More Games for Kids’ Parties

Here’s more of the tried-and-true for you!

Hot Potato Game

Object of Game: Try to avoid holding the “hot potato” at the wrong moment by passing it on to the next person as fast as you can.

What you need: Toy or other item as “hot potato,” noisemaker as the sudden “horn” to stop play

Prep & procedure: If you can, try to match the “hot potato” object and noisemaker to the theme of the party. Examples:

  • For a firefighter party, use a firefighter’s helmet paired with a siren or air horn
  • For a theme that involves animals, use an appropriate bean-bag or stuffed animal with an animal sound
  • For a sports theme, use a mini football or basketball and a referee’s whistle
  • For a Christmas party, use a stuffed Rudolph the Red-Nosed Reindeer™ with a bicycle horn
  • Players stand in a circle passing an object from person to person until the designated sound is heard. Play stops with the sound and whoever is holding the “hot potato” at that moment is “out.” Game continues until all the players are “out” but one.

    Treasure Hunt

    Object of Game: Teams follow clues to find a hidden treasure.

    What you need: Paper, markers, envelopes, and “treasure” item(s)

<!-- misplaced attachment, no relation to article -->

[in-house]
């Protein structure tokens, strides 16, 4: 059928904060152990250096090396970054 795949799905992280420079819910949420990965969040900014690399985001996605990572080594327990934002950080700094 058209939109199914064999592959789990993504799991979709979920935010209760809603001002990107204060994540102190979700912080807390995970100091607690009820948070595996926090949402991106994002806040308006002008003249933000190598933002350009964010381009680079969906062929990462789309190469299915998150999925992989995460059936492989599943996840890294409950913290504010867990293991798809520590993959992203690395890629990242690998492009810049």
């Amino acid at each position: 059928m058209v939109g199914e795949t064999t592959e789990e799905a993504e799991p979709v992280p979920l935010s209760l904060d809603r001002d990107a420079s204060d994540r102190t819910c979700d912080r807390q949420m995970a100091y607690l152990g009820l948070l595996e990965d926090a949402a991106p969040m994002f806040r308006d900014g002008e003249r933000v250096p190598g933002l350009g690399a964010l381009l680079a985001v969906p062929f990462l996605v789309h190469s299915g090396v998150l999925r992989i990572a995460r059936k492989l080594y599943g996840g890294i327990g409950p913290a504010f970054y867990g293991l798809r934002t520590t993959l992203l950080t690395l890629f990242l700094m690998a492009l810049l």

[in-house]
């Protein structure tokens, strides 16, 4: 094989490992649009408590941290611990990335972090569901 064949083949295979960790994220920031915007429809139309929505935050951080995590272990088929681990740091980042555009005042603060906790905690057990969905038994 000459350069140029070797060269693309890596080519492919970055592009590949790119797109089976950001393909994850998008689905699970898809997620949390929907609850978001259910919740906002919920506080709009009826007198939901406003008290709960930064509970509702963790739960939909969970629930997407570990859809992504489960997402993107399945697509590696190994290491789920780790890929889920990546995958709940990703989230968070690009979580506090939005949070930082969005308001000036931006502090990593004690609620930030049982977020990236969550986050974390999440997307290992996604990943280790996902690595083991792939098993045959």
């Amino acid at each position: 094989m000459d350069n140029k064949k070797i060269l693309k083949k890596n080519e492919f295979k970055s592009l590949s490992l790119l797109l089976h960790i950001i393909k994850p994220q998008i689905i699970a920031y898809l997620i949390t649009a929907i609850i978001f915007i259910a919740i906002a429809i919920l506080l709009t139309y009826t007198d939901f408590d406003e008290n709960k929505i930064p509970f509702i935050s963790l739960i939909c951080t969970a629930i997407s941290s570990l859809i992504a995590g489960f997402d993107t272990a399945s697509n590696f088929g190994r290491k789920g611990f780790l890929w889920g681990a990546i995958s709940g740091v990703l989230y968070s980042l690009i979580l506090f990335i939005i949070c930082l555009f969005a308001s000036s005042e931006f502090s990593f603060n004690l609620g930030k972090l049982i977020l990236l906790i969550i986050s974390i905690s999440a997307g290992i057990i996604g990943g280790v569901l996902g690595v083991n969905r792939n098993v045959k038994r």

Prep & Procedure: This game works best outdoors, but can certainly be adapted for indoors if preferred.

    In advance, you come up with 5-10 age-appropriate clues, which you place into envelopes. Each clue leads to the next until a final clue leads to the treasure. This is a great game for teamwork, even if the party is small enough for just one! Be sure to have the number of teams decided in advance so each has its own name/designation, and you can hide the right number of envelopes at each clue site.

    Try to tie the party theme into the game wherever possible. A party with a dinosaur theme, for example, might have two teams named “T-Rex Team” and “Velociraptor Team.”

    If there is more than one team, make sure everyone understands up front that the prize for finding the treasure first is personal satisfaction (and maybe a little glory), because the treasure is to be shared with the whole party.

    The treasure could be a cache of candy or favors – or how about a piñata, in which case the end of the treasure hunt brings the party right into the next activity!

    For ages 2-4, simplify the plan to something resembling an Easter egg hunt. Find and hide objects that relate to the party theme. When all the items are found, produce the treasure/grand prize.

    To find more activity ideas, check out ShindigZ extensive selections of piñatas and party crafts.

    One comment

    • I’m planning our 2nd annual National Night Out for the town I live in and need some suggestions on games and activities we could do for all age groups, even adults.
      Any suggestions?
      Trish Samuelson
      Menahga NNO Coordinator

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